Chailert and her staff are also getting constant requests for help from elephant tourist camps. They are currently feeding about 20 elephants in the immediate area, and Save Elephant Foundation is delivering food and supplies to at least 668 elephants in 59 camps all over Thailand.
“It is difficult for us,” Chailert said. “We have to transport food. Our staff have to go to look after the animals, and everything is quite difficult because we have a curfew. If you go out after curfew, you might get arrested.”
While smaller elephant camps seem to be hit harder by the COVID-19 crisis, larger outfits like Maesa Elephant Camp, which advertises elephant rides and circus-like elephant shows on its website, are also struggling.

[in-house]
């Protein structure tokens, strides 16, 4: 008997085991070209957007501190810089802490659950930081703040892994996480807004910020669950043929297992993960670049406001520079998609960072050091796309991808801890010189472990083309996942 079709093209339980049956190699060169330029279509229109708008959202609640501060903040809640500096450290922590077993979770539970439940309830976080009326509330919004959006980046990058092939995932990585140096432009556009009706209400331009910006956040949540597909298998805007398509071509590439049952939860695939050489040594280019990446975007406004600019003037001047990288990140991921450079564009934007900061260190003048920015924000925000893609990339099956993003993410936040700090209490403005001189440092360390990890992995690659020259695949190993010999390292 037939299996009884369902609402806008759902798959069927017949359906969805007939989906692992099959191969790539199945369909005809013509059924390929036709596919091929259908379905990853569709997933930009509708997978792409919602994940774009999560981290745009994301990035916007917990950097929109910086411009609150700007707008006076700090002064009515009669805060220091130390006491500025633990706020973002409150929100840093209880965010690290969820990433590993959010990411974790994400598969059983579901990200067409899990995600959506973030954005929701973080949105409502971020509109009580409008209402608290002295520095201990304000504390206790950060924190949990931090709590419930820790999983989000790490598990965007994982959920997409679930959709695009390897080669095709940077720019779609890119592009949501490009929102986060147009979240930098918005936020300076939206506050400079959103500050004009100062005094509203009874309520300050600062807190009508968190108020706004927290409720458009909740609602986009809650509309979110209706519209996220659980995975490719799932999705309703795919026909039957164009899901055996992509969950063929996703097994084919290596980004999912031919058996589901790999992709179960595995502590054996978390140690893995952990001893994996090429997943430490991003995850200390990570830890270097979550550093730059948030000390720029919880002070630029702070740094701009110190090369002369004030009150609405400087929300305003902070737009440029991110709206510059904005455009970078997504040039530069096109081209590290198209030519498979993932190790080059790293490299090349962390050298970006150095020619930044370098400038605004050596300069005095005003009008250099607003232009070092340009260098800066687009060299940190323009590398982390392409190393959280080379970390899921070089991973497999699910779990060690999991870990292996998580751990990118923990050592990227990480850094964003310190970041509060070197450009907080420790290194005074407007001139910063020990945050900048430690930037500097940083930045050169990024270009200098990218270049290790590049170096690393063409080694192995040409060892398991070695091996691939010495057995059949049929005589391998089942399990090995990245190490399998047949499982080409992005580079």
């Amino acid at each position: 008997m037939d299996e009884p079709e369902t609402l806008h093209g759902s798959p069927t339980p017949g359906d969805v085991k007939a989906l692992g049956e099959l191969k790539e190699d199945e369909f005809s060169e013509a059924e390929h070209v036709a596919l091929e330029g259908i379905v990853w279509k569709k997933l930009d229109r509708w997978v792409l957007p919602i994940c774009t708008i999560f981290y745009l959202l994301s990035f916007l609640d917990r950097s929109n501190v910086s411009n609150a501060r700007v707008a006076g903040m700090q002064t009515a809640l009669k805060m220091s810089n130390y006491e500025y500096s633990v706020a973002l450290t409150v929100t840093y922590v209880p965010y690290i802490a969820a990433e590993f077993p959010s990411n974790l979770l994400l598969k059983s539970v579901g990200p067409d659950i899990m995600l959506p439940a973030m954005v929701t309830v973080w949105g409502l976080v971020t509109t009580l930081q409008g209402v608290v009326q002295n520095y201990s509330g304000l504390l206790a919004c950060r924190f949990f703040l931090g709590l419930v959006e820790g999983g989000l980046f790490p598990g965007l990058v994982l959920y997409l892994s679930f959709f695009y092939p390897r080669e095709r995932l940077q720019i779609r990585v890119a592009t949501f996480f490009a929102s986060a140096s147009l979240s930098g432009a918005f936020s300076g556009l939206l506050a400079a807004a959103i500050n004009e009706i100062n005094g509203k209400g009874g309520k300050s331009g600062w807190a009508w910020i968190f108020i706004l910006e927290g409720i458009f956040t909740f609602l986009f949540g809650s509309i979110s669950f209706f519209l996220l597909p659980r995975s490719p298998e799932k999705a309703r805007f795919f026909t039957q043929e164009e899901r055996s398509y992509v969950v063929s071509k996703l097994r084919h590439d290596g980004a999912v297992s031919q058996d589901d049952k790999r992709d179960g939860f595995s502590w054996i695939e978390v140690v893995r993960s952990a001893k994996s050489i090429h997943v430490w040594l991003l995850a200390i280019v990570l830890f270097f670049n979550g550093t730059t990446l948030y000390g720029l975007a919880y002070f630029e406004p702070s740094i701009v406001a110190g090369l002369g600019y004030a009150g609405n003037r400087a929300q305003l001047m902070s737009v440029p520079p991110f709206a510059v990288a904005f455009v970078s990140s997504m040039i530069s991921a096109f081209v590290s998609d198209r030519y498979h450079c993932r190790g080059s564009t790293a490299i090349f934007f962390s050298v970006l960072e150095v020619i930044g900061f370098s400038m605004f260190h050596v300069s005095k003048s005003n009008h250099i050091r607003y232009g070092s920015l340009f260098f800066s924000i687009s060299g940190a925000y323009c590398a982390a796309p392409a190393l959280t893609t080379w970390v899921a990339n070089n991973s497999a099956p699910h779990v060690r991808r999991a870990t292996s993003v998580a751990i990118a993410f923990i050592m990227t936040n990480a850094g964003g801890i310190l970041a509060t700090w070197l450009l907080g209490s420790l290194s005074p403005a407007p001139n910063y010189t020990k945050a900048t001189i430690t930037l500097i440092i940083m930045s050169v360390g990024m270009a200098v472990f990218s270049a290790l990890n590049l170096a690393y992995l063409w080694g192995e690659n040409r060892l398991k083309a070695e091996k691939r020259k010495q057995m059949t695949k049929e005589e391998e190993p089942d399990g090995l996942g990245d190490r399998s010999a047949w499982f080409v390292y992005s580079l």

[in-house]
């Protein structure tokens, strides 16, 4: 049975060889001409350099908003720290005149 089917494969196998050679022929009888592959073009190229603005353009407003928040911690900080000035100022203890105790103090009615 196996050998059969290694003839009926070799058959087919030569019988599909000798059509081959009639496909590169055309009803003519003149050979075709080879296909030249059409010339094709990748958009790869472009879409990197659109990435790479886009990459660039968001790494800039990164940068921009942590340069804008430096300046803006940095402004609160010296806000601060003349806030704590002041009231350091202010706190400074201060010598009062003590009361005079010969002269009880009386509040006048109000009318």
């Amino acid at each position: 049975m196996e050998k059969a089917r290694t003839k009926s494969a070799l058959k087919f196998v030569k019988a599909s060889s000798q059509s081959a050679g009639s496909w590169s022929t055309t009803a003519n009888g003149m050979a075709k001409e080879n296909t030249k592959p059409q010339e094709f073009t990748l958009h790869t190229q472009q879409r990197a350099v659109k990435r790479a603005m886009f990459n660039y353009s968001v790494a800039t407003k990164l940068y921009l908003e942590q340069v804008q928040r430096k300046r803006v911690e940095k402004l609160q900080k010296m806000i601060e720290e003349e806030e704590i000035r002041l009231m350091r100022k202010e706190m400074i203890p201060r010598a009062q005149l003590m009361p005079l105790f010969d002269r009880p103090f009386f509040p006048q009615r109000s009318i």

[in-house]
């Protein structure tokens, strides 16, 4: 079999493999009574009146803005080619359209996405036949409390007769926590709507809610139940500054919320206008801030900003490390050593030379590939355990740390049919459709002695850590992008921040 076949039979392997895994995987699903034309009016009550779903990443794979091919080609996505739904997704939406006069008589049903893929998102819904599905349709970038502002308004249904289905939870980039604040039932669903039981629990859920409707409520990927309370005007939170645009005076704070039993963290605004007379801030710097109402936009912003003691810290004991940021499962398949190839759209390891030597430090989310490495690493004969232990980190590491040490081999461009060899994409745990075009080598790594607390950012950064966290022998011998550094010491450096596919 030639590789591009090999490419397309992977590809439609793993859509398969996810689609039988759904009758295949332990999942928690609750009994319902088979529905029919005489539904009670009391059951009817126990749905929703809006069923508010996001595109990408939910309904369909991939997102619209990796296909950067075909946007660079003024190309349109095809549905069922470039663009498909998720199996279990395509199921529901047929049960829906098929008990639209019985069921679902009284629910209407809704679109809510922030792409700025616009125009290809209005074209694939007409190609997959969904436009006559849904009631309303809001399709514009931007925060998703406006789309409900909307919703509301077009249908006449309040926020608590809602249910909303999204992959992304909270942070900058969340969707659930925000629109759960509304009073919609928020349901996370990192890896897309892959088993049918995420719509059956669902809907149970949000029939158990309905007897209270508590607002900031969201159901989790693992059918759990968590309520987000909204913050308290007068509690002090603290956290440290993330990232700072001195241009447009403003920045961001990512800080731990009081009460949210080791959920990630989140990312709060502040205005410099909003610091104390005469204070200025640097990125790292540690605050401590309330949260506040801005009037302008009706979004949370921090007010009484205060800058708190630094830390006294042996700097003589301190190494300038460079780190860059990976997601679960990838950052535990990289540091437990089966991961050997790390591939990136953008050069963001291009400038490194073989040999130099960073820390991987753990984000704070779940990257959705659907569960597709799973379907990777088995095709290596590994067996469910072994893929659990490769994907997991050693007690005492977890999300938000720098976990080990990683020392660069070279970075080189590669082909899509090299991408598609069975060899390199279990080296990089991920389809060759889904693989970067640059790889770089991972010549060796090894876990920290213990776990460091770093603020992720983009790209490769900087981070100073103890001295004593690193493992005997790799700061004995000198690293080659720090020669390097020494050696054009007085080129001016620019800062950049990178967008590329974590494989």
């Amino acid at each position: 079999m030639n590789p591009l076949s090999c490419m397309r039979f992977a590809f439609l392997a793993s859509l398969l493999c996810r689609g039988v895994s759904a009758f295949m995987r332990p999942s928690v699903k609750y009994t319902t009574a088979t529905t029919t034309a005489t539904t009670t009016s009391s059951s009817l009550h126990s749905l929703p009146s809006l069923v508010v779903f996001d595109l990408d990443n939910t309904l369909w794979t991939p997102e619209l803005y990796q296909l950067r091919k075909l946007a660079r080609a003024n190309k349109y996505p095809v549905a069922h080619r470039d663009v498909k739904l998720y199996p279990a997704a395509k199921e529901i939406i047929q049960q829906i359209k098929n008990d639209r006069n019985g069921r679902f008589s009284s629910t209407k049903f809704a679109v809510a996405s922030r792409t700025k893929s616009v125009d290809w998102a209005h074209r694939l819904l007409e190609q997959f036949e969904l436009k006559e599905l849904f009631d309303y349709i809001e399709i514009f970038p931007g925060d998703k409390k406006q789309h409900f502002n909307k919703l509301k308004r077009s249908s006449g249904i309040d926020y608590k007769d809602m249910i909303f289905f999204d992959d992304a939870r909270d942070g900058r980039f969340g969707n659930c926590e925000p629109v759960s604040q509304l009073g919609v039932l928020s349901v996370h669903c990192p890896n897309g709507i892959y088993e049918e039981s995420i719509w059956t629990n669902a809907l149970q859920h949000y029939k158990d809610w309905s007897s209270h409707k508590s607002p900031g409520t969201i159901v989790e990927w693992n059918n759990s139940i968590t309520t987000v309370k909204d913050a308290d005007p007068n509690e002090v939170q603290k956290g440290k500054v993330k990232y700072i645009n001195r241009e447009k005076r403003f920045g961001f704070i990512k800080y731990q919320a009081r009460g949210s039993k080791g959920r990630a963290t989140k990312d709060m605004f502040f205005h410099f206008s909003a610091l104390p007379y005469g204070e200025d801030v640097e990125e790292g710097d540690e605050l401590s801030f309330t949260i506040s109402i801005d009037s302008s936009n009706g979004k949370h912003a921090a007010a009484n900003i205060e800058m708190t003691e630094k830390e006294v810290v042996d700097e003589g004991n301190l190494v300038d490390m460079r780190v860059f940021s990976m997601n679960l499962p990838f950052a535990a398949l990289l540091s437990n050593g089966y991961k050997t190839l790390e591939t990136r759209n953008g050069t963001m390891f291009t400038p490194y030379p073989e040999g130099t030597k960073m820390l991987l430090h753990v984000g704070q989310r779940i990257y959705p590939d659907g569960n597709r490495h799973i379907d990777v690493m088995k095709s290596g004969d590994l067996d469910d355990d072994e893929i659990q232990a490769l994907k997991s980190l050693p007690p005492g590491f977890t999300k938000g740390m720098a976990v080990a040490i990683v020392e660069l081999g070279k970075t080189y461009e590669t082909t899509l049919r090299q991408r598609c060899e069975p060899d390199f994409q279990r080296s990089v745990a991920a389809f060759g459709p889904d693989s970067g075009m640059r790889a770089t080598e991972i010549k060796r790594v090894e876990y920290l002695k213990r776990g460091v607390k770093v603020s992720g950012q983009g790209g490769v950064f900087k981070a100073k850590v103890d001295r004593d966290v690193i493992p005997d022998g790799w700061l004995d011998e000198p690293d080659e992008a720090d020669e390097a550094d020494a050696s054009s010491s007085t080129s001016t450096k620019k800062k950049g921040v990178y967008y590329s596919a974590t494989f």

“Like all the other camps, [we] have no income,” Colin Penberthy, a spokesman for Maesa Elephant Camp, told Mongabay. “Our monthly expenditure is over 5,000,000 baht [ about $154,000], so you can see how serious this is to us. Yes, we have cash reserves we can use, but these are finite. We can only last so long, before we have a major catastrophe on our hands. We have taken drastic steps to reduce our monthly financial outlay. Most of the staff of over 300, have been laid off, or are on half pay, working half days. Obviously, the mahouts have to be kept on, to care for the elephants day and night. This is the first time in over 40 years, that Maesa Elephant Camp has had to close.”
Sanctuaries are also struggling
But it’s not just elephant camps that are suffering during the COVID-19 crisis. Animal welfare organizations like Wildlife Friends Foundation Thailand (WFFT), which rescues elephants and other animals from the tourism industry and the wildlife trade in Thailand, also relies on paying visitors to fund its work. Without this income, WFFT is struggling.